I sit on a bench in the small rustic gazebo and gaze at the view. Woods surround me. A small lily pond, crowded with flowering water plants, ends at the arched bank to a railroad. On the other side is the beautiful Hudson River. Dragon flies buzz quietly nearby. The Catskill Mountains are silhouetted behind the other bank of the river. It is easy to see how this idyllic setting could inspire poets.
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Poet’s Walk is a scenic trail on the east side of the Hudson River. It looks like a nature preserve, but is actually a designed landscape.
A Poet’s Walk History
The area was cleared for farmlands about 300 years ago. Around 1850, Poets’ Walk was created by replacing the farms with a landscaped garden. It was created to be an ideal nature walk using the concept that you walk through a series of “outdoor rooms”. The ‘rooms’ along Poet Walk are open meadowed areas surrounded by woods. They are created by a narrowing of the woods at several points, so that you walk through a ‘doorway’ and enter another meadow. The areas differ in size and shape. It’s a nice concept.
It was originally names Steen Valetje (Little Stony Falls in Dutch). Its name was changed to Poets’ Walk Park because of the many writers that used to walk along this trail. They include Fitz-Greene Halleck and Washington Irving, who supposedly got the idea for Rip Van Wrinkle when looking at the Catskill Mountains across the river from here.
Poets’ Walk, NY Essential Details
- Poets’ Walk, NY Distance: 2.25 miles/ 3.62 km in total
- Parking lot to Overlook Pavilion 0.66 miles/ 1.06 km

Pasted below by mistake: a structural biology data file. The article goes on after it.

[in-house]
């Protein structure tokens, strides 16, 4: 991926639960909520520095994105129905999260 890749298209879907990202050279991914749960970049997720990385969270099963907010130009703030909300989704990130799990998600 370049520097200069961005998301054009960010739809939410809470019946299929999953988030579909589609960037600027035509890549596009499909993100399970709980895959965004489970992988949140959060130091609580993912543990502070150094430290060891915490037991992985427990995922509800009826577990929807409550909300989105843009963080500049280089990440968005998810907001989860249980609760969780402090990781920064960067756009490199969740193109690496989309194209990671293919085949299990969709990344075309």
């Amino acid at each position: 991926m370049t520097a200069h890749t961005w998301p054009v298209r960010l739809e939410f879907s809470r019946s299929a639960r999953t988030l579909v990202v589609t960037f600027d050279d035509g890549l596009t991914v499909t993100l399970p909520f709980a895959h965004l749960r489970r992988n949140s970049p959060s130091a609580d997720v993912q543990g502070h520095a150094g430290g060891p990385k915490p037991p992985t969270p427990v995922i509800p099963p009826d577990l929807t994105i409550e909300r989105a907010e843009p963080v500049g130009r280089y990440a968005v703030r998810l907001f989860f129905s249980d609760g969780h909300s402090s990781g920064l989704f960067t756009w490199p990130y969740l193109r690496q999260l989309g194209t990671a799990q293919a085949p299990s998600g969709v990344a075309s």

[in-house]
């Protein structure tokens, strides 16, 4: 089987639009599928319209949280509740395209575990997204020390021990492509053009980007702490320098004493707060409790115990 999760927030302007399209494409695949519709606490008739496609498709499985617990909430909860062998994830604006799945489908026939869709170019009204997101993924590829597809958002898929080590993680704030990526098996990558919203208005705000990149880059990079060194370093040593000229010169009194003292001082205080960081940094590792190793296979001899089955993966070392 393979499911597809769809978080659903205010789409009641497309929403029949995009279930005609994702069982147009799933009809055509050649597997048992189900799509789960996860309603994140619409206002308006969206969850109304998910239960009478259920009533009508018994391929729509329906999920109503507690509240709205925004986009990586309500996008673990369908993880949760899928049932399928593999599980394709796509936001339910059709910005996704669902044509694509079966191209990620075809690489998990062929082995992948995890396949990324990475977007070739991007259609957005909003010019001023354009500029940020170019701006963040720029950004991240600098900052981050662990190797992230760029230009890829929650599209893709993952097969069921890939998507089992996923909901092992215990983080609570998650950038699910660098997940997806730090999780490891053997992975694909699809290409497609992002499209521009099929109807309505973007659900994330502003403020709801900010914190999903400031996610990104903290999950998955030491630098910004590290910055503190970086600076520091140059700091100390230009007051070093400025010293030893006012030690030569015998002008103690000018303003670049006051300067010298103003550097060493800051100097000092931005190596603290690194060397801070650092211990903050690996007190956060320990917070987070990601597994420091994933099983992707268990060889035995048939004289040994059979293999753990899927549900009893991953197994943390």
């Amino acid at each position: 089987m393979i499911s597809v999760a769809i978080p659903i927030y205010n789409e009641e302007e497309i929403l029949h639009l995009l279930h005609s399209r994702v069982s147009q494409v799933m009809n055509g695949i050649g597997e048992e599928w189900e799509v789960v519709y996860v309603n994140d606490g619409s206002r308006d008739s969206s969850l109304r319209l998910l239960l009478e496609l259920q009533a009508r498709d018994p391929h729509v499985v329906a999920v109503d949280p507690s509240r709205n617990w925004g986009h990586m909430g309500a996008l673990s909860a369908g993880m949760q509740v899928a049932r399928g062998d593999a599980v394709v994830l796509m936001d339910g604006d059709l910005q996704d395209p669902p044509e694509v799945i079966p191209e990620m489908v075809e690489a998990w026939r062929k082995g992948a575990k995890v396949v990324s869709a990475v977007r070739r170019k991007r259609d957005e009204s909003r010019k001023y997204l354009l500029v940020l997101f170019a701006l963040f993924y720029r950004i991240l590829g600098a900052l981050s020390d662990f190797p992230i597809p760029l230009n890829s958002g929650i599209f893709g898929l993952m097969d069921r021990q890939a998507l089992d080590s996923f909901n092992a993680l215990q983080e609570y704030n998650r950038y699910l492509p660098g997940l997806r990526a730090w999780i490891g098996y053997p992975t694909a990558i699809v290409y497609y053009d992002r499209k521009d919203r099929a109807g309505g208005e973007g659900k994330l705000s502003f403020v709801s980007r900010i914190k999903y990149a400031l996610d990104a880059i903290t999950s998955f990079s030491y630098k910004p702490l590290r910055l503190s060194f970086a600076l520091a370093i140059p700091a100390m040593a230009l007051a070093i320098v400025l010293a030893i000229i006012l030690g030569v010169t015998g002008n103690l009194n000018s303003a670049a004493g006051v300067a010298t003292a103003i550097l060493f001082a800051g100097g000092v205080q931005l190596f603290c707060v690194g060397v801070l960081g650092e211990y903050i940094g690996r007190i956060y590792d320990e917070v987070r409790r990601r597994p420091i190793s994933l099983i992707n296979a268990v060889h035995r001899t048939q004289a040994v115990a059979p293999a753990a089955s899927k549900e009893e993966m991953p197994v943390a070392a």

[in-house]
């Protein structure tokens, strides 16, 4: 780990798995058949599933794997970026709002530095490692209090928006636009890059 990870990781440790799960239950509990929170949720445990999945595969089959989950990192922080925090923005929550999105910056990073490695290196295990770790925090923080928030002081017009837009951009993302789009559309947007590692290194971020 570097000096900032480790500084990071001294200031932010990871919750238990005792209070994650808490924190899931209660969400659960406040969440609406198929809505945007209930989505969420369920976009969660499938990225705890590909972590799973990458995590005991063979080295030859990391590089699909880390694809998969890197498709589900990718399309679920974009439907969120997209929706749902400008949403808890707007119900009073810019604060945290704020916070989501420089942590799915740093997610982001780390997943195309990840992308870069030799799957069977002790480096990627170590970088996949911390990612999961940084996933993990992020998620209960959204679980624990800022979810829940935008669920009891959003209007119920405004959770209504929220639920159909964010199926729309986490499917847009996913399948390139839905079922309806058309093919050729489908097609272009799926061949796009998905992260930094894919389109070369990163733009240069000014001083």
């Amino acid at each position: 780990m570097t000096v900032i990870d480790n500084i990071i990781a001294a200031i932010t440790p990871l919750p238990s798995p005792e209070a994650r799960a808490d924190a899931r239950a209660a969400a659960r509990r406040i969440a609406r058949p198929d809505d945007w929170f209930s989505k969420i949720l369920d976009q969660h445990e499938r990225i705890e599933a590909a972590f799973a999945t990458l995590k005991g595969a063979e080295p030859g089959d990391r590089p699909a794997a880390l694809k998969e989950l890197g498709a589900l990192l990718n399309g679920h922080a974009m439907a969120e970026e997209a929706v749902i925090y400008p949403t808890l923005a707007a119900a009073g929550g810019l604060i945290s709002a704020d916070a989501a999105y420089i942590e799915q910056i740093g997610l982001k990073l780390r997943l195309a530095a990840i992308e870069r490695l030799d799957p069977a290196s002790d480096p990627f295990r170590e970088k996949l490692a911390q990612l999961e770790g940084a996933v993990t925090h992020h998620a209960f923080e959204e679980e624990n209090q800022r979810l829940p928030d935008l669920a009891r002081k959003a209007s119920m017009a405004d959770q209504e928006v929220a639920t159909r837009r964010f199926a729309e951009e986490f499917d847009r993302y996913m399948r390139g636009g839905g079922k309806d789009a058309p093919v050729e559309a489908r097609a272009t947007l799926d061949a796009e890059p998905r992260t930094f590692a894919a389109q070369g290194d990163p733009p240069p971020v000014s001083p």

- Overlook to summerhouse 0.25 miles/ 402 m
- Overlook to lookout 0.5 miles/ 804 m
- Poets’ Walk, Rhinebeck, NY Elevation change: 203 feet/ 61.6 m
- Total time: About 1 hour 15 minutes (longer with some stops)
- Difficulty: Easy
- Trailhead: Poets’ Walk, Red Hook, NY parking lot just off River Road. Note: There are no restrooms in the parking lot or along the trail.
- Highlights: Views of the Hudson River, Catskills and the Kingston-Rhinecliff Bridge; Arts and Crafts style pavilions and benches
- Fee: Free
- Open: Year-round. Gates open every day at 8:30 a.m. Closing hours vary according to the season:
- November 1 – March 13 @ 6:00 p.m.
- March 14 – April 30 @ 7:30 p.m.
- May 1 – September 30 @ 8:30 p.m.
- October 1 – October [email protected] 7:30 p.m.
- Dogs on a leash are allowed
The Poets’ Walk Trail is a short, very well-marked and easy trail. Beginner hikers should have no trouble with this walk. However, some useful hiking resources for this and other hikes are:
- How to Read Trail Markers
- Hiking Etiquette 101
- Hiking Guide for Beginners
- Day hike essentials packing list
- Hiking Guide and list of great hikes to do
Poets’ Walk Trail Map
Poets’ Walk Trail Description
There is a reasonably sized parking lot, with a map and some trail information. Note that there are no restroom at the parking lot.
‘Rooms’ / fields
The Poets’ Walk trail starts in the first ‘room’, a small field surrounded by woods.
The ‘room’ is separated from the next one by the woods narrowing.
The path goes through this ‘doorway’ created by the trees close on each side and then the vista almost immediately opens up again into another grassy field. The grass here is sprinkled with wild flowers and has several birdhouses to encourage the beautiful birds that are all around the area to nest.
In the third ‘room, there is a bench to the right, so you can sit and enjoy the views of the fields and woods.
The trail goes through another ‘doorway’ into the fourth ‘room’. The trail is sunny, with little respite from the sun in this section.